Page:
Market breadth means how many, out of the total number of stocks listed on a particular market are following the general trend of the market. In a broad bull market, the large majority of stocks in the market are making price gains. In a broad bear market, the large majority of stocks are declining in price.
Market breadth is often a leading indicator of a change in trend. If the breadth in a market starts to thin out, i.e. fewer and fewer stocks are participating in the general trend, it becomes more likely that the whole market will change direction, in other words, make a trend reversal.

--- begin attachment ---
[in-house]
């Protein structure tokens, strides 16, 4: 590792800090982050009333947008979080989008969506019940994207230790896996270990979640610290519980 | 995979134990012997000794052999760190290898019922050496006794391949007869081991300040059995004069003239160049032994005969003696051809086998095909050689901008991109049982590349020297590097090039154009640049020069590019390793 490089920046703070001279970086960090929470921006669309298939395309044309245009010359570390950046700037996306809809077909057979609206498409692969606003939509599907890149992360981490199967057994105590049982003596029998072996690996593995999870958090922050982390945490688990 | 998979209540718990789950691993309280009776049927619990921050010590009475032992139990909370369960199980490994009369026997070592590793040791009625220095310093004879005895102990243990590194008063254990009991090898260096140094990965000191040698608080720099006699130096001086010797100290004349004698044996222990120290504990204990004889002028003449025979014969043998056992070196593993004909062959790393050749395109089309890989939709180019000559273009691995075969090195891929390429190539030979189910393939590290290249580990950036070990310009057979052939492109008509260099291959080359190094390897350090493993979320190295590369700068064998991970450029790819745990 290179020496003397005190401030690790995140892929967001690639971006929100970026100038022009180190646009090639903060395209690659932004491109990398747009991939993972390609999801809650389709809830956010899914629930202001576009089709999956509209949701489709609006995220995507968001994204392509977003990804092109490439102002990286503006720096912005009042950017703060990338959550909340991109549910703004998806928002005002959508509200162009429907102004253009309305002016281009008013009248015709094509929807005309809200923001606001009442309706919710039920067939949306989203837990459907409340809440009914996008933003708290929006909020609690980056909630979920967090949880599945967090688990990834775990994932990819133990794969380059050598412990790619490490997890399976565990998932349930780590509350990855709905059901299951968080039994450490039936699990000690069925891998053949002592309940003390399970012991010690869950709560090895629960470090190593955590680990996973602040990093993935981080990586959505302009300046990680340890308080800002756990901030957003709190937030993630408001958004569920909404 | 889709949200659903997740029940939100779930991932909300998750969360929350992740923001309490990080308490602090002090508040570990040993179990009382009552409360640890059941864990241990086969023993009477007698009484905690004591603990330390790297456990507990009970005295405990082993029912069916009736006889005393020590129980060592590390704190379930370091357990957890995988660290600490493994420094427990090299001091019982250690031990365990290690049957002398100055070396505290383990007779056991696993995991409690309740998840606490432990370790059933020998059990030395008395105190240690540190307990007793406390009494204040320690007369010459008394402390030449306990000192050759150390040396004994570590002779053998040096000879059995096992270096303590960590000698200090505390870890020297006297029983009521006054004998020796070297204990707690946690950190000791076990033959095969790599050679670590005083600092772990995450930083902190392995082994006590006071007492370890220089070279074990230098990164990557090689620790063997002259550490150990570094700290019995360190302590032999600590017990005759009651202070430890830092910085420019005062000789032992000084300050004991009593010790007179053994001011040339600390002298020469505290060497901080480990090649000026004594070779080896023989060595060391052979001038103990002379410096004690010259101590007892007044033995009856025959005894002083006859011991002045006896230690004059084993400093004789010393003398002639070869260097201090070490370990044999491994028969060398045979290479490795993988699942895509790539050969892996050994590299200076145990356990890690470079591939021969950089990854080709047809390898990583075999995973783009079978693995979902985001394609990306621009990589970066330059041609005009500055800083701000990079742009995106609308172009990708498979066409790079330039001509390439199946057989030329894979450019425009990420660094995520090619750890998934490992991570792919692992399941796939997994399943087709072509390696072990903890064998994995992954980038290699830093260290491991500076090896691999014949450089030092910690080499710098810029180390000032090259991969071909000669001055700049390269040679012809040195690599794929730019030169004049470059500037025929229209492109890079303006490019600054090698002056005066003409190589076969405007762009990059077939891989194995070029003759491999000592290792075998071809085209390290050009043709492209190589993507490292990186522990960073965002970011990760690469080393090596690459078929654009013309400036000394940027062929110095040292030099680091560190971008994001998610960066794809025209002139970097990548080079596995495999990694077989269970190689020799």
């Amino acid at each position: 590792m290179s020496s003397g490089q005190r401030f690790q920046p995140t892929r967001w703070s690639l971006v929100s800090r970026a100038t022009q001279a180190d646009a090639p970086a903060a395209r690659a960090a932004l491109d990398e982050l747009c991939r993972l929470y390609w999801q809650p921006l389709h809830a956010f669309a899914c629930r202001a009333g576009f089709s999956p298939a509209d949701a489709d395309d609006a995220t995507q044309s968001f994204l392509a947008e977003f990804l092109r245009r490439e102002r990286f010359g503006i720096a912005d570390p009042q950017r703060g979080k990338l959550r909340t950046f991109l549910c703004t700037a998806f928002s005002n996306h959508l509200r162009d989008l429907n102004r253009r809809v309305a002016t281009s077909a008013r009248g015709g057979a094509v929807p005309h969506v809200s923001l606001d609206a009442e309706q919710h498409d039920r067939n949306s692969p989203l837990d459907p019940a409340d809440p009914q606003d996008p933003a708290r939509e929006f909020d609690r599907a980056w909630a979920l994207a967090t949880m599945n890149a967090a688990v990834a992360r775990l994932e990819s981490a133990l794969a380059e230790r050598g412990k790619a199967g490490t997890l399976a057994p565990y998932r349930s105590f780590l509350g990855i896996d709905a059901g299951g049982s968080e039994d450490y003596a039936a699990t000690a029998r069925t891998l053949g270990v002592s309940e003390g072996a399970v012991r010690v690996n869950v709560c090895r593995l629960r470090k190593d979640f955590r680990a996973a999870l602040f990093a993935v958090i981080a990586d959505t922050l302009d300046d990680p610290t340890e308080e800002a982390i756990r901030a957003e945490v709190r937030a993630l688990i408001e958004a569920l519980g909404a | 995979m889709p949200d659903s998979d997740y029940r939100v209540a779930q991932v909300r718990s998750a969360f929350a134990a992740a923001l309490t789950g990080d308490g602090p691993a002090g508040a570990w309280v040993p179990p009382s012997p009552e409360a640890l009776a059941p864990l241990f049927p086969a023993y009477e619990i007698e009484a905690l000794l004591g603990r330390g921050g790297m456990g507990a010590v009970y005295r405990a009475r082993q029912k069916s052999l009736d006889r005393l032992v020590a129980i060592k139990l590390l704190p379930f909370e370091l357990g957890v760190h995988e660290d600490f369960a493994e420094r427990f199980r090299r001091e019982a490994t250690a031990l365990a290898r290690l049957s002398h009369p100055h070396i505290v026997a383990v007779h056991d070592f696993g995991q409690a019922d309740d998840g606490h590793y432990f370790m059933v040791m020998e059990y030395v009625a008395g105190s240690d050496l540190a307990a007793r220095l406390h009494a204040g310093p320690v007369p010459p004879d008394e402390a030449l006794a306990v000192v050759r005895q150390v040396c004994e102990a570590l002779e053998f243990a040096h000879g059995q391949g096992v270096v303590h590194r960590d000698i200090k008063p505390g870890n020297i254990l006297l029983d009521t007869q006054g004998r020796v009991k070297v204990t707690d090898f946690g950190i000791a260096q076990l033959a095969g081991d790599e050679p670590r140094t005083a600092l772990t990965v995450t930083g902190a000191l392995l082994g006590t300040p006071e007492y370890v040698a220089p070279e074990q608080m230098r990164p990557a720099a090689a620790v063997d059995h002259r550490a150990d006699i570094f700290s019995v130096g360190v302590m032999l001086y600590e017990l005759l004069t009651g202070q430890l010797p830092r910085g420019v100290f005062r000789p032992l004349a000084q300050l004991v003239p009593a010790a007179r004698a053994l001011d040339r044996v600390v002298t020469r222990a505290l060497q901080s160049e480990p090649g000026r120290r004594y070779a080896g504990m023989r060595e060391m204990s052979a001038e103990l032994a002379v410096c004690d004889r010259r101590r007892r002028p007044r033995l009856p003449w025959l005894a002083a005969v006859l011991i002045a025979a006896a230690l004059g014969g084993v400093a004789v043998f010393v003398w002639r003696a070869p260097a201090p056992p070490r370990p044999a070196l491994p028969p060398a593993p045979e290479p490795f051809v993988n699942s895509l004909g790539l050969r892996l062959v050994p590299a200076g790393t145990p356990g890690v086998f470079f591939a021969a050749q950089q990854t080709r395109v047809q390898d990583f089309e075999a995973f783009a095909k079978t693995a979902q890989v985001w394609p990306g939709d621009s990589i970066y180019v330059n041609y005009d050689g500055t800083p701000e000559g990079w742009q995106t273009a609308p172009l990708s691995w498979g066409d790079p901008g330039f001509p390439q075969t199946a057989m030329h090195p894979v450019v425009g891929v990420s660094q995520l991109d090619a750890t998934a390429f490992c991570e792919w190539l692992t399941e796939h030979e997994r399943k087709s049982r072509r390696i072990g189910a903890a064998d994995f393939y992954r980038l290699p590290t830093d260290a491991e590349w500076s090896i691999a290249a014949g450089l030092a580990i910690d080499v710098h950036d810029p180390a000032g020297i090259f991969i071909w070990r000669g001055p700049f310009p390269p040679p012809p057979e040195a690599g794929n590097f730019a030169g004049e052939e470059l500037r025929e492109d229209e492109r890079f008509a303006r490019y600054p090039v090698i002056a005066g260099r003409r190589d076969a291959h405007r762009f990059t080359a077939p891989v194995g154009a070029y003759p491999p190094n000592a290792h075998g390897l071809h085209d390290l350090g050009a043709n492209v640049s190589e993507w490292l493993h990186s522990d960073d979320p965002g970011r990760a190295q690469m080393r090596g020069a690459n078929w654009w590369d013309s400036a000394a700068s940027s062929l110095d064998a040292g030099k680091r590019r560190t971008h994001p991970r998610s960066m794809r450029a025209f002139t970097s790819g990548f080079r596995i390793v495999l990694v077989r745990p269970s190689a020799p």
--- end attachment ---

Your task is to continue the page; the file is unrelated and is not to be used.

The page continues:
Very often only a few blue-chip or large-cap stocks account for most of the movement in the main headline indexes like the Dow Jones Industrial Average or the Standard and Poor’s 500 Index. These indexes can continue in one direction while market breadth is declining. This is a measure of divergence, signaling a likely trend reversal.